Czech PM outlines EU vision in Strasbourg speech

Mirek Topolánek, photo: CTK

Prime Minister Mirek Topolánek set forward his government’s vision for the Czech EU presidency today, in front of a session of the European Parliament in Strasbourg. Mr Topolánek used the speech to underline key Czech goals during the six-month long EU presidency, which began this month.

Mirek Topolánek, photo: CTK
“Today, I am not standing before you as the Prime Minister of the Czech Republic, but as the chairman of the European Commission. The views that I am going to be representing over the next six months will not be my own, nor will they be those of the Czech government, but rather will represent the consensus of the 27 members of the European Commission.”

It was a confident almost-30 minute speech, given in front of European members of parliament as well as the president of the European Commission, Jose Emanuel Barroso. A variety of themes were addressed including many of the unplanned crises that have arisen during the Czech Prime Minister’s watch – namely the gas dispute between Russia and Ukraine and the conflict between Hamas and Israel in Gaza.

“The international role of the EU will be tested not only by the still unresolved conflict in Georgia, but also the fresh escalation of tensions in the Middle East. Finally, we are also being reminded of the burning issue of energy security and just as it was during the French presidency, we too will have to be ready top face new challenges.”

There were also broader moments, for example, when the Czech PM stated that he wanted not only to defend Czech interests, but European interests, comparing himself to Charles IV, who served as both King of Bohemia and emperor of the Holy Roman Empire during the 14th century. The PM also underlined the division that once haunted Europe during the Cold War.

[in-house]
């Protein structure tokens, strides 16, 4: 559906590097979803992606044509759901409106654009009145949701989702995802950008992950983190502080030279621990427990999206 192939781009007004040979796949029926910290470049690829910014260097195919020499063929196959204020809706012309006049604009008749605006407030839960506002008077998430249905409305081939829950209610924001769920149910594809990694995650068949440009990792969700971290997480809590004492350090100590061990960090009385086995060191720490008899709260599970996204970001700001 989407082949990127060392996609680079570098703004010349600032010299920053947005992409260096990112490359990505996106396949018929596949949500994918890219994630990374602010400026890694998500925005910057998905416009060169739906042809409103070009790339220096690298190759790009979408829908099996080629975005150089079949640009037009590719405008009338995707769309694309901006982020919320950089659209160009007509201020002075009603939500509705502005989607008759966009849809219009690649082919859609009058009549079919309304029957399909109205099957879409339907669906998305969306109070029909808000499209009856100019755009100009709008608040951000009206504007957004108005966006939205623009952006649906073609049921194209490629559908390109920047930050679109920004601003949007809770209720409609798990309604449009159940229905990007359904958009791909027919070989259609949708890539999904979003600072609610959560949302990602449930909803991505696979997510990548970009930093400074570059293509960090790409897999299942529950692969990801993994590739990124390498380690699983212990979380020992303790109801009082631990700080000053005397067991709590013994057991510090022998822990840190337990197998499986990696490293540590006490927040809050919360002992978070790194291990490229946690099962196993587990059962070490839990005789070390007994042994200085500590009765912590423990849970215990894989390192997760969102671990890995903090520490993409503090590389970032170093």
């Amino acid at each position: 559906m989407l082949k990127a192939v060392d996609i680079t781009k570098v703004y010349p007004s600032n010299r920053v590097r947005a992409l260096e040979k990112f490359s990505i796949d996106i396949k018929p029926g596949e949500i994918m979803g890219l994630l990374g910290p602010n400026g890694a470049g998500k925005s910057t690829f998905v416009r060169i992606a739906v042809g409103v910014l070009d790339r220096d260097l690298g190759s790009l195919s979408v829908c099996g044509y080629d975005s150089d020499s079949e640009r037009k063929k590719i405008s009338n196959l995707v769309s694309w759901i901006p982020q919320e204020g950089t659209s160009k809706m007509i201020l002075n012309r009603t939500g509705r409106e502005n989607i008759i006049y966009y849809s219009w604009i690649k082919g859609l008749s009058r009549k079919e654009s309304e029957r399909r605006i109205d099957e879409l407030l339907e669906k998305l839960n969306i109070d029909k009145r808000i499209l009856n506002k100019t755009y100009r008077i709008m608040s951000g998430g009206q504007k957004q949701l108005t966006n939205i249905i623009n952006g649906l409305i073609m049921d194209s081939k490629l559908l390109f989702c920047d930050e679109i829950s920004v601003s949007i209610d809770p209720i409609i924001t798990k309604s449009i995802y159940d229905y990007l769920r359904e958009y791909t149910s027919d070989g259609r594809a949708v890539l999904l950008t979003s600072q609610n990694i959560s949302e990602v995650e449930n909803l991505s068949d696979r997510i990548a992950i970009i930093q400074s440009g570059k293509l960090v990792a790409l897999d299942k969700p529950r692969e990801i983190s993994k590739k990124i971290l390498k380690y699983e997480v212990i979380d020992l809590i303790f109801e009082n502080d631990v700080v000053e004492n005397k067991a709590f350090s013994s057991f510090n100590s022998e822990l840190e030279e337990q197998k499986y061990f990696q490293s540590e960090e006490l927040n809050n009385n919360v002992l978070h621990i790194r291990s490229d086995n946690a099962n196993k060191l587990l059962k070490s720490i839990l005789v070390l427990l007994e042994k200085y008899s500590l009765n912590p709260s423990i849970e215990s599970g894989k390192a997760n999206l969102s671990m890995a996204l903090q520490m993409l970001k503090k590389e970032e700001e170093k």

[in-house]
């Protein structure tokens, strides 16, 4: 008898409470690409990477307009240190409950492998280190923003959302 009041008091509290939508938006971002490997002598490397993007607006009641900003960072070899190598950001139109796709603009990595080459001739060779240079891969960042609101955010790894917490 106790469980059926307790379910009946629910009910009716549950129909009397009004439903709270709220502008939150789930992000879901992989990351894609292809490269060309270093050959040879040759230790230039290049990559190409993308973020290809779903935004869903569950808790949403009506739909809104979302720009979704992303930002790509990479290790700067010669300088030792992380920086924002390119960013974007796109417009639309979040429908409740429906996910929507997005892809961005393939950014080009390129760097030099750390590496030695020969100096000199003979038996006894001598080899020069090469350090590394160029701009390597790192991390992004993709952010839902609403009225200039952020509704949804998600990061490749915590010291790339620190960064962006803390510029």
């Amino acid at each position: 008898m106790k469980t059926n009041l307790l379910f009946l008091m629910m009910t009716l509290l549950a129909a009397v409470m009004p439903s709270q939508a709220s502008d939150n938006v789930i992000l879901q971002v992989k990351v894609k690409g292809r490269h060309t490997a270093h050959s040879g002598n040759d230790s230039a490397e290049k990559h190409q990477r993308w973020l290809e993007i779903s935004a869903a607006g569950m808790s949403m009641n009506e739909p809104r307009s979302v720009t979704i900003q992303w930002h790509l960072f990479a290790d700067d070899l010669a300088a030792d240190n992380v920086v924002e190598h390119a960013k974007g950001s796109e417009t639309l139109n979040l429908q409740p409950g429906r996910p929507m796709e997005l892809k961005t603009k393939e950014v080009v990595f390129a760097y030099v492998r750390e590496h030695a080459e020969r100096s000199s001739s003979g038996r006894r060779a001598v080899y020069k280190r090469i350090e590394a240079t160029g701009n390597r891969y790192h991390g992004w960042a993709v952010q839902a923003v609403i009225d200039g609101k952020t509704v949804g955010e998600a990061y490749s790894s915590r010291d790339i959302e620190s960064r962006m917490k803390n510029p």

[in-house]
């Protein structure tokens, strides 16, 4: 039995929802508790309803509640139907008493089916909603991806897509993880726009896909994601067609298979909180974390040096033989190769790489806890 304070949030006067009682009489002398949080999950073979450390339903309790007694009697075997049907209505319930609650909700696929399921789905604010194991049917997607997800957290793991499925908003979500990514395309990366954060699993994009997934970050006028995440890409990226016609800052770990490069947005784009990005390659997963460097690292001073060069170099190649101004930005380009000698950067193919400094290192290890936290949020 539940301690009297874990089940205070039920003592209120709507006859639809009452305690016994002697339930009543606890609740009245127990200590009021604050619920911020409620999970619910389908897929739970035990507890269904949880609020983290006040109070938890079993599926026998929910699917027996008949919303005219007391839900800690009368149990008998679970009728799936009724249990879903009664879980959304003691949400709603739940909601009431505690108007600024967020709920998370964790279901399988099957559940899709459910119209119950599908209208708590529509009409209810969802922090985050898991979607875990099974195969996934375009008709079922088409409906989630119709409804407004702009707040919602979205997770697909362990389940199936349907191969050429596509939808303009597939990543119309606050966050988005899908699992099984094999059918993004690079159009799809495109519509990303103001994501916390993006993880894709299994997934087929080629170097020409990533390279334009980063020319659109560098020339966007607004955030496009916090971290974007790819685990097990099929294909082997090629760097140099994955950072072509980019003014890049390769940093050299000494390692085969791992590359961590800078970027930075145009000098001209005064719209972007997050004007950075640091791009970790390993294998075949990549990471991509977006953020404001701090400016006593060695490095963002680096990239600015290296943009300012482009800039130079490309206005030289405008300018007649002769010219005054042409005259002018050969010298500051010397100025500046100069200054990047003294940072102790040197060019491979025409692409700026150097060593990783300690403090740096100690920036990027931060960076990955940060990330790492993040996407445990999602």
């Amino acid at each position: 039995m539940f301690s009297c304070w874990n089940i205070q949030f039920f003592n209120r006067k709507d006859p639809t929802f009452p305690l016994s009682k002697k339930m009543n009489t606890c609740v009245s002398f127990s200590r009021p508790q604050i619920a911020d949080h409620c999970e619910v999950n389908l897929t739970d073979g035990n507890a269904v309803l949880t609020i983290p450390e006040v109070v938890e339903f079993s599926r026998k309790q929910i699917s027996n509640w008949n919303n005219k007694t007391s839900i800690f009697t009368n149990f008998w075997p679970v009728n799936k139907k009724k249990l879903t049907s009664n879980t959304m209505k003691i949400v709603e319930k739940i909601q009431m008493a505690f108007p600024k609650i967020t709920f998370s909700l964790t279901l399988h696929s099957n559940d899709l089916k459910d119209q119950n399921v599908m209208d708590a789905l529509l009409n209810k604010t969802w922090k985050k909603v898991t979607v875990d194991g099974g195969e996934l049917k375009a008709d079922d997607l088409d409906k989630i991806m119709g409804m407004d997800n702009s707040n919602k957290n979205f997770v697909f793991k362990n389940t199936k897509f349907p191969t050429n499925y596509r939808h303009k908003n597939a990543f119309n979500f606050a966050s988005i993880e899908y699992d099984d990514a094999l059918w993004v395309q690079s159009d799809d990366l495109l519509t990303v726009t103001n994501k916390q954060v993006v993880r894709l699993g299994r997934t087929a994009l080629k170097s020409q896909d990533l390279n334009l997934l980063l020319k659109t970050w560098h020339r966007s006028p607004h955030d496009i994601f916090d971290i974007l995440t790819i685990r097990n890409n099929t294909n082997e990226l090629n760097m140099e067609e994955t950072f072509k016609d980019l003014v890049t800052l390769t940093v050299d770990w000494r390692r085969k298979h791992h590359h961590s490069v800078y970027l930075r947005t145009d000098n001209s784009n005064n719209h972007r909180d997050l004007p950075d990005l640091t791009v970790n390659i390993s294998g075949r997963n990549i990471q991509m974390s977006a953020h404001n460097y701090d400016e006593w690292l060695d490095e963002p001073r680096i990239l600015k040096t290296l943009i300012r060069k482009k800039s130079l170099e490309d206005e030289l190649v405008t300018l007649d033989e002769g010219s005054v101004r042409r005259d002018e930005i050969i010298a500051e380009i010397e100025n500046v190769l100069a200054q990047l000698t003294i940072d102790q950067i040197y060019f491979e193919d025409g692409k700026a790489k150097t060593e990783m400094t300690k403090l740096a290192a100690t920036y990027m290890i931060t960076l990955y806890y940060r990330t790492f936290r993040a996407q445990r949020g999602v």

Photo: European Commission
“This year will mark the fifth anniversary of the thus far greatest expansion of the EU in its history in 2004. This was a symbolic and practical conclusion of the process of reintegration of a once divided continent. And this year, Europe will also celebrate twenty years from the fall of the Iron Curtain, which enabled the countries of the former Soviet Bloc to have freedom and democracy.”

The Czech PM struck a conciliatory tone throughout, for example praising both the Czech president as an icon of free speech and the Lisbon Treaty, which he albeit described as an imperfect document. The speech was also noticeably short on specifics, rather focusing on several grand themes underscored by concepts of unity and solidarity.

“As you probably know, the motto of our presidency is ‘Europe without barriers’ – and to this I would like to add the subtitle ‘A Europe of rules.’ This vision gains added significance in the current economically and politically turbulent times. We firmly believe that only a Europe that fully utilises its economic, humanitarian, and cultural potential can manage to economically and politically can stand up to global competition, which at the time of a crisis counts doubly so.”

During the speech, Mr Topolánek used the concept of three “Es” to underline the Czech vision – economy, energy and Europe in the world. He also underscored a notable trump card in the Czech arsenal – its relative financial stability:

Photo: CTK
“Thanks to the stability of our financial institutions, we are today one of very few countries which have thus far not had to pump taxpayer money into banks affected by the financial crisis.”

Mr Topolánek also emphasized the needs for furthering goals of EU energy security, which involves divestment away from Russian gas.

“As a country dependant on the import of gas and oil, and as a former state of the old Eastern Bloc, we fully understand the importance of energy security as not only the underpinnings of economic prosperity, but also of a free and independent foreign policy.”

While the Czech Prime Minister faces a myriad of challenges at home, many connected to a weak government and the faltering of his Civic Democratic Party, the international stage seemed to provide the PM with a welcome breath of fresh air. The Czech EU presidency finally finds itself centre-stage.